A recently acquired host plant provides an oligophagous insect herbivore with enemy-free space

Bayeh Mulatu*, Shalom W. Applebaum, Moshe Coll

*Corresponding author for this work

Research output: Contribution to journalArticlepeer-review

49 Scopus citations

Abstract

Enemy-free space (EFS) is a potentially important factor affecting host plant use by phytophagous insects. Yet only a few field studies have demonstrated that natural enemy activity is the sole mechanism underlying use of novel host plants by herbivorous insects. This may be due to the fact that in earlier studies, both herbivores and natural enemies had the opportunity to adapt to the new host plant. Here we studied the possibility that EFS underlies the recently recorded increase in Phthorimaea operculella densities on tomato plants in a few areas within its geographical range. Through field experiments in Ethiopia, we show that all three conditions proposed by Berdegue et al. to demonstrate EFS are fulfilled. First, a significantly higher proportion of larvae survive on caged than on exposed potato plants, showing that natural enemies are an important mortality factor on the original host, potato. Second, larval survival was significantly higher on exposed tomato than potato plants, implying greater protection for the herbivore from its natural enemies on tomato than on potato plants. Thus tomato plants provide P. operculella with an EFS. Finally, larval survival was significantly higher on caged potato than on caged tomato plants at the preblossom stage, indicating that, in the absence of natural enemies, there is a fitness cost when larvae feed on the sub-optimal tomato plants. Fulfillment of this third condition points to the importance of natural enemy activity relative to that of other unidentified factors, such as food quality and competition. An intensive field survey provides further support for this conclusion.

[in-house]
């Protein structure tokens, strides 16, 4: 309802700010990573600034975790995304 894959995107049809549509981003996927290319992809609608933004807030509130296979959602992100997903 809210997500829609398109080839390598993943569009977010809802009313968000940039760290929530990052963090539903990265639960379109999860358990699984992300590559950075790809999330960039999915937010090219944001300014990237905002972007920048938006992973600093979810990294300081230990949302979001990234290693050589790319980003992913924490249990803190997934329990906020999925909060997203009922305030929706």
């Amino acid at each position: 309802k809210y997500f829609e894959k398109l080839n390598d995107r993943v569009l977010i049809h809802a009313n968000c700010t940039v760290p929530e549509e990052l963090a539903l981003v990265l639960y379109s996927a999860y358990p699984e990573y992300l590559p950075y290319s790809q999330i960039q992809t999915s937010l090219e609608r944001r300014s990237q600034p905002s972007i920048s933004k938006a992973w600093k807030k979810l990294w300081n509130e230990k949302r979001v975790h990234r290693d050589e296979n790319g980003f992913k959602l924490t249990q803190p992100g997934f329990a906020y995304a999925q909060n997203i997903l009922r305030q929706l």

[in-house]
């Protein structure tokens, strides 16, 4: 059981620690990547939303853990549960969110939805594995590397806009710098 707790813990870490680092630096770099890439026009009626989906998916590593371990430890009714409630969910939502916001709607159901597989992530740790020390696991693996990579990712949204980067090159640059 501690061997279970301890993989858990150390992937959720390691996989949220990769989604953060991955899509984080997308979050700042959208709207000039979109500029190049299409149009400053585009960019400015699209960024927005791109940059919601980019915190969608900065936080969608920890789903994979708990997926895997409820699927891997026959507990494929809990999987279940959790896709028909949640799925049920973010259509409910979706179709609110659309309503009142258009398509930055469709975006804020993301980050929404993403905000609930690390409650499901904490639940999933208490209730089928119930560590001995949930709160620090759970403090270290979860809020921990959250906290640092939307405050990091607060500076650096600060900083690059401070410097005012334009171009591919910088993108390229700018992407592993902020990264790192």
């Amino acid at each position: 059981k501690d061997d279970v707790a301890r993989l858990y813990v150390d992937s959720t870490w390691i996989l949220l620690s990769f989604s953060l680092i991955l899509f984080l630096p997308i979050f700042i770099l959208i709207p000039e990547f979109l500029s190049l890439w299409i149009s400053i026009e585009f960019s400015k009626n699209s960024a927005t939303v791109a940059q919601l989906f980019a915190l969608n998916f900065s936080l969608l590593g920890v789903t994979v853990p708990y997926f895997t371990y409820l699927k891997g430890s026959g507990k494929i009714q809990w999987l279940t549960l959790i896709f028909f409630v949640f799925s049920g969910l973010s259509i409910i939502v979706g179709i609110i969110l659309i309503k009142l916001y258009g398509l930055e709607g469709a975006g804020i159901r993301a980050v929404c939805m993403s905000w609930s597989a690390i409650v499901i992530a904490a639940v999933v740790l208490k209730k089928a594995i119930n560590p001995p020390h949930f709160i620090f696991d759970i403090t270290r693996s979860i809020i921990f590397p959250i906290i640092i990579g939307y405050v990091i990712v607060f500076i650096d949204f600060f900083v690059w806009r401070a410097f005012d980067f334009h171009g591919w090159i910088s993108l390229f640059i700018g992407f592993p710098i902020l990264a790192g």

Original languageAmerican English
Pages (from-to)231-238
Number of pages8
JournalOikos
Volume107
Issue number2
DOIs
StatePublished - Nov 2004

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